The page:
The deceptively dark music video, where the gay characters are given the freedom to walk into the horizon together, shows a relationship unchained from the shackles of heteronormativity. A metaphorically artistic music video with an undeniably catchy queer anthem would be celebrated, right? Wrong, according to culture tastemakers Richard and Judy, who campaigned to have the video banned from British TV claiming it “pandered to paedophiles” with the appearance of young women kissing in school uniforms. Similarly, ITV banned the song from its music show CD:UK. In lieu of the music video, Top of the Pops aired a live rendition of t.A.T.u performing the track. The four times the show included the performance, however, the kiss was replaced with footage of the audience.

These campaigns and music shows’ decision to ban and censor the music video shone a spotlight on what was deemed controversial. There have been plenty of videos exactly like ‘All The Things She Said’ but with one difference: those videos didn’t feature queer individuals or couples. The obvious example is to point to Britney’s ‘…Baby One More Time’ which sees the performer as a schoolgirl gyrating against the backdrop of a high school but the outrage peddled for ‘All The Things She Said’ was arguably more ferocious. The industry seemed to have a particular issue with a woman’s sexuality when it escaped the boundaries of heterosexuality.

The ‘All The Things She Said’ music video was directed by Ivan Shapovalov, who was also the manager and creator of the enigma that is t.A.T.u. Shapovalov was also credited as the mastermind behind the controversial image of Katina and Volkova, who were aged just 14 when they were brought together as a duo. Continue to peel away the layers of t.A.T.u. (it’s like endless wallpaper), you’re left with, quite simply, a marketing ploy.

t.A.T.u.’s Yulia Volkova (left) and Lena Katina at the 2003 MTV Movie Awards in Los Angeles.

As success began to wane, t.A.T.u.’s careully-curated image began to crack, and their position as queer pop provocateurs escaped them to reveal the truth: t.A.T.u., in its most basic form, was two straight people exploiting queerness for controversy’s sake. Even the band name derives from a Russian phrase that translates to “this girl loves that girl”. The sting comes with the knowledge that meaningful LGBTQ+ representation, made by LGBTQ+ creators, in the mainstream was incredibly slim back in the early noughties, but t.A.T.u. found queerness to be marketable. Pretending to be gay sold records, so they ran with it.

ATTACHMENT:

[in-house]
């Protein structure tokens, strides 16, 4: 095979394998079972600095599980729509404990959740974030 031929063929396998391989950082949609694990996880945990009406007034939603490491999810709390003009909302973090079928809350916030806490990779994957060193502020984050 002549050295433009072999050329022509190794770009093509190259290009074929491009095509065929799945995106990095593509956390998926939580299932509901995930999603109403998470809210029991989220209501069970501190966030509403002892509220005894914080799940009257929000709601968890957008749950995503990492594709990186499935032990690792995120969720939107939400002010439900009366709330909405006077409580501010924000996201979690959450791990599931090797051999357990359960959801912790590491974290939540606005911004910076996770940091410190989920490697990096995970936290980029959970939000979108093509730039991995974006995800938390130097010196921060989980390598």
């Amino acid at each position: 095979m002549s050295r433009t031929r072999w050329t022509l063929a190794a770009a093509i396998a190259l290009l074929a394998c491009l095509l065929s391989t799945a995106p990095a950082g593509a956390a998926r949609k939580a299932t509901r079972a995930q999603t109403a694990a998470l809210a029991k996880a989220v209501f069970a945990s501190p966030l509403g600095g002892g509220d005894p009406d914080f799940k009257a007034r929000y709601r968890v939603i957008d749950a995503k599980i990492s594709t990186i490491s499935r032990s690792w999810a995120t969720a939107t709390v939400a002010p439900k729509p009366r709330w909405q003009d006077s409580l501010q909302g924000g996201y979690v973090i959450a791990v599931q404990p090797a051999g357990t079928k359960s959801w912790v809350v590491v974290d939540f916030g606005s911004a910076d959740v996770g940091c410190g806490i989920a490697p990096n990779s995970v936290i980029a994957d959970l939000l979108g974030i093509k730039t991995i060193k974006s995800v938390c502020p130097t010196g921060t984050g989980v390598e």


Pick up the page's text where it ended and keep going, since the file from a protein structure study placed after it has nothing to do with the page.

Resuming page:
It wasn’t simply the group borrowing queer aesthetics for performance art, as so many performers do, but that their queerness was an entirely performative, even pandering, act which was utterly false. In 2007, seemingly in an attempt to save face, Katina and Volkova released a statement. “Many of our fans of alternative sexual orientation thought that we lied and betrayed them,” they wrote. “This is not true! We’ve never done that and we’ve always advocated love without boundaries.” Only a handful of years later, in 2011, it was the end of the road for t.A.T.u. as the group parted ways.

Even after t.A.T.u. disbanded, the controversy continued. “It seems to me that lesbians look aesthetically much nicer than two men holding their hands or kissing,”  Volkova said in 2014. She continued: “I want to say that I’m not against gays, I just want my son to be a real man, not a f*g.” She seemingly tried to backpedal, to little effect, with the statement: “I believe that being gay is all still better than murderers, thieves or drug addicts.” Lena Katina responded to Volkova’s homophobic comments, with an indirect condemnation, saying: “I think everybody should be free to love who they love and be with who they want to spend their life with!”

Katina and Volkova may have tarnished their potential queer legacy but it remains undeniable that ‘All The Things She Said’ remains an iconic track. One can assume the unabashed and uncensored display of queer womanhood, even if it was false, offered a glimpse of representation to some listeners and viewers in 2002. If nothing else, that legacy of (faux) queer visibility making it into the charts is what continues to give ‘All The Things She Said’ a second life.